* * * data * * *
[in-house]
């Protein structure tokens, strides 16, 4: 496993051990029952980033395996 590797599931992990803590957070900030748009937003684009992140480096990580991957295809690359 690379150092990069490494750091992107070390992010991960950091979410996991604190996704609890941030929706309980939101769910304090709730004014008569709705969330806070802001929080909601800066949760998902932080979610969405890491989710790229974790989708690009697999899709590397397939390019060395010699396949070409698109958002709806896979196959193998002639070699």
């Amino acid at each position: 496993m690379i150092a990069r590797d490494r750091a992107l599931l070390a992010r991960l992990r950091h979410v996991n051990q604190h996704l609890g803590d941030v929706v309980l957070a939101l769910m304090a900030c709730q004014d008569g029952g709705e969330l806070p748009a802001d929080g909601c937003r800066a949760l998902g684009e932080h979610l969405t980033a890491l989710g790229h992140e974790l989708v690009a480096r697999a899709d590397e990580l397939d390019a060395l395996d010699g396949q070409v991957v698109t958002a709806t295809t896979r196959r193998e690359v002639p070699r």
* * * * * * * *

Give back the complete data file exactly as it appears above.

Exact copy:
[in-house]
């Protein structure tokens, strides 16, 4: 496993051990029952980033395996 590797599931992990803590957070900030748009937003684009992140480096990580991957295809690359 690379150092990069490494750091992107070390992010991960950091979410996991604190996704609890941030929706309980939101769910304090709730004014008569709705969330806070802001929080909601800066949760998902932080979610969405890491989710790229974790989708690009697999899709590397397939390019060395010699396949070409698109958002709806896979196959193998002639070699």
């Amino acid at each position: 496993m690379i150092a990069r590797d490494r750091a992107l599931l070390a992010r991960l992990r950091h979410v996991n051990q604190h996704l609890g803590d941030v929706v309980l957070a939101l769910m304090a900030c709730q004014d008569g029952g709705e969330l806070p748009a802001d929080g909601c937003r800066a949760l998902g684009e932080h979610l969405t980033a890491l989710g790229h992140e974790l989708v690009a480096r697999a899709d590397e990580l397939d390019a060395l395996d010699g396949q070409v991957v698109t958002a709806t295809t896979r196959r193998e690359v002639p070699r």